Nestled in the Cedrino valley, surrounded by a landscape of gently rolling verdant hills cut through by streams and brooks, with a height of 860 m above sea level at the granite summit of monte Senes. Irgoli counts over 2,000 inhabitants and is known for its fine cured meats and quality cheese, for its craftsmanship with wood, iron and ceramics. The streets of town are decorated with wall paintings, murales, that tell of rural life and passion for music. Since 1986, every August they hold the festival dell’organetto (accordion festival), an international ethnic music event, and all year round a collection of some 120 bellow instruments are on display. The little parish church of San Nicola has, since 1500, housed a reliquary containing a thorn from the crown of Jesus. It is around this relic that Easter Week celebrations revolve. Several of the country churches were built on Nuragic Era remains: Sant’Antioco over a nuraghe, and the XIII century Santu Miali over a giant tomb, whose great stone slab was put to use as the main altar.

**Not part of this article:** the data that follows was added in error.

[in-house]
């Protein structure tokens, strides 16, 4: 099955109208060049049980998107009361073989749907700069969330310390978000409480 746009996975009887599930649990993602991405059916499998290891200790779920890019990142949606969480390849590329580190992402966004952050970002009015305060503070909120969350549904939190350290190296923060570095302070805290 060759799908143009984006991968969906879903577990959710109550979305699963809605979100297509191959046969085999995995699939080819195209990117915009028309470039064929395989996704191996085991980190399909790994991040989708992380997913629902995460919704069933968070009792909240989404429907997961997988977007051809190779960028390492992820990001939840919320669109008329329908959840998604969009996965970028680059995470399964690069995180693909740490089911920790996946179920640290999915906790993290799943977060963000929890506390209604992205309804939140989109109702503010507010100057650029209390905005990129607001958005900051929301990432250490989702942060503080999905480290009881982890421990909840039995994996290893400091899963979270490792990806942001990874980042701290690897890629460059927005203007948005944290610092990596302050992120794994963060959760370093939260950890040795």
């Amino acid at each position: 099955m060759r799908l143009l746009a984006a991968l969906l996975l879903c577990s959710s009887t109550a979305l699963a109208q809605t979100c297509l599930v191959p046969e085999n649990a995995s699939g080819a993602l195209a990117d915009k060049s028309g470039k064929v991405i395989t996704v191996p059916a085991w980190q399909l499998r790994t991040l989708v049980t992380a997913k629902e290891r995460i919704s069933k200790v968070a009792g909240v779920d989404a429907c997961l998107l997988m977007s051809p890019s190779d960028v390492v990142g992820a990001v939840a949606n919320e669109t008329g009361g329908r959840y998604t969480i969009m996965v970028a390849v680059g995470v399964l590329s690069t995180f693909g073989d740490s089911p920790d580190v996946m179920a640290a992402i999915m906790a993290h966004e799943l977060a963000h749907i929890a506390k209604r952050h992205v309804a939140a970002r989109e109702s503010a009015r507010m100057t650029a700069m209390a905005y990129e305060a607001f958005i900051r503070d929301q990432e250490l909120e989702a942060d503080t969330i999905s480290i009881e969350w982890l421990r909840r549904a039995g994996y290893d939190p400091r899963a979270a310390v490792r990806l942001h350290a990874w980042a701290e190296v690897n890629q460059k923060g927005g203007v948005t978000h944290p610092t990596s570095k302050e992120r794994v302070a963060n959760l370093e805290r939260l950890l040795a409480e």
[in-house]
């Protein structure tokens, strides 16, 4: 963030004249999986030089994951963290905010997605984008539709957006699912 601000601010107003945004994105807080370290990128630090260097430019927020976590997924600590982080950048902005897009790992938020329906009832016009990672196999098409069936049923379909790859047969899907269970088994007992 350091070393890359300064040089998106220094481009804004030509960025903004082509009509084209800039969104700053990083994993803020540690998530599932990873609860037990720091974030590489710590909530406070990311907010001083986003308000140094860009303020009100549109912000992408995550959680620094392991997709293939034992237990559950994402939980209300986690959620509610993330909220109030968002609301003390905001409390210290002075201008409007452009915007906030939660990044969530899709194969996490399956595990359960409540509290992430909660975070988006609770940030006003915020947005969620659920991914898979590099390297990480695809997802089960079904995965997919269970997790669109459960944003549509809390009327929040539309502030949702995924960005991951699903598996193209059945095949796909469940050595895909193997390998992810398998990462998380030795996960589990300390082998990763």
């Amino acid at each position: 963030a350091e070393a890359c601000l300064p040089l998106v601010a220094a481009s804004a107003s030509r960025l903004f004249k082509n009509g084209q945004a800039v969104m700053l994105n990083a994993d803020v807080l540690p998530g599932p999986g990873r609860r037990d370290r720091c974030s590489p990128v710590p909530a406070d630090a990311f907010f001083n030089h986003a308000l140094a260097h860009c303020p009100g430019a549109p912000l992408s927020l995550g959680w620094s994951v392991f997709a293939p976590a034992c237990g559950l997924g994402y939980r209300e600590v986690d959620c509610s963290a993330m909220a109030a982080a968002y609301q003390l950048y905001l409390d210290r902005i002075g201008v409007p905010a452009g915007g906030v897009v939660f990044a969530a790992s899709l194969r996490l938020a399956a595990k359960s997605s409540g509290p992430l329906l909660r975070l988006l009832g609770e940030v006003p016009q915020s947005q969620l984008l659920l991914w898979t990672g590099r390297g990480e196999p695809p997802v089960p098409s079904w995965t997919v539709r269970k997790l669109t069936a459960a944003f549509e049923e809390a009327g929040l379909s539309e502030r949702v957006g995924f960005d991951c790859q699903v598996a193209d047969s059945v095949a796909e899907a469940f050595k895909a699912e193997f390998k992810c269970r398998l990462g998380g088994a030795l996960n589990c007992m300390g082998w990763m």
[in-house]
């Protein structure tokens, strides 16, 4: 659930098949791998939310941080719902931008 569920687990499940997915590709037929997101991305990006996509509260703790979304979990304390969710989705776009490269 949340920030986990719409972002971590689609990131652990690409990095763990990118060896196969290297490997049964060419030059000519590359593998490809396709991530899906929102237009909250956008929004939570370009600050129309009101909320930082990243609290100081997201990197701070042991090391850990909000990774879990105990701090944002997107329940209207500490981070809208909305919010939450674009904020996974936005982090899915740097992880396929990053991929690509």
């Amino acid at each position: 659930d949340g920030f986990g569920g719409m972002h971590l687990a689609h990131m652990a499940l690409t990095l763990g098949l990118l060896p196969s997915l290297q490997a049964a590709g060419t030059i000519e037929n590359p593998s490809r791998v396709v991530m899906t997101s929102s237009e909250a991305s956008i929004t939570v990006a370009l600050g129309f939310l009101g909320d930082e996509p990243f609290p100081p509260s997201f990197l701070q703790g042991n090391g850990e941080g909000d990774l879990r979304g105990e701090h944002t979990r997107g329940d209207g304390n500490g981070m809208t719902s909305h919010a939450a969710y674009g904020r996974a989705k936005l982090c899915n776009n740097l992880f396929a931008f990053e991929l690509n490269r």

Part of Monte Albo, known as the Sardinian Dolomites for its steep white walls, gorges and grottoes – which served as prehistoric dwellings - belongs to Irgoli. Hiking trails lead to the top through woods that thin out all the way to the white peak, sos Aspros. The mountain is a fauna oasis and home to the European mouflon, as well as a hunting ground for the Royal Eagle. Along the trail you’ll come across sos pinnettos, circular stone and wood huts used by shepherds. Don’t miss the chance to walk in the centuries-old oak woods of Talachè. Nearby, on the slope of Mt Senes, is the Janna ‘e Pruna complex that dates to the late Bronze and early Iron Age (XII-IX century BCE). You’ll see a temple with a sub-rectangular atrium and circular cell, perhaps originally covered by a fake dome. Around it is a temenos (sacred enclosure) which is itself surrounded by a stone wall. 200 metres further on, at 500 m above sea level, is a sacred spring that dates to the same era, s’Untana ‘e su Zigante, an architectural gem built on a basalt blocks, a temple of water worship. The green mantle of Senes also includes the su Notante nuraghe and springs, dating to the Late Bronze Age (XII-X BCE). A portion of the façade (a facing used on the rocks) and the catchment well, complete with entrance, roof and basin still exist. There is even a stretch of a sturdy terracing wall. In nearby Ortola are the remains of the Tutturu nuraghe, rocks in natural, human and animal shapes, like sa Conca ‘e Caddu (horse head), and traces from the late Neolithic: domu de Janas at Conca ‘e mortu, a skull-shaped granite structure with two connecting rooms. The votive offerings of Janna ‘e Pruna and su Notante, utensils, vases, bricks, fusion forms, fusaroles, loom weights, necklaces, brooches and bracelets, a pintadera, a little basalt model of a nuraghe and items that came from other sites around Irgoli are all on display at the Antiquarium, in what used to be city hall.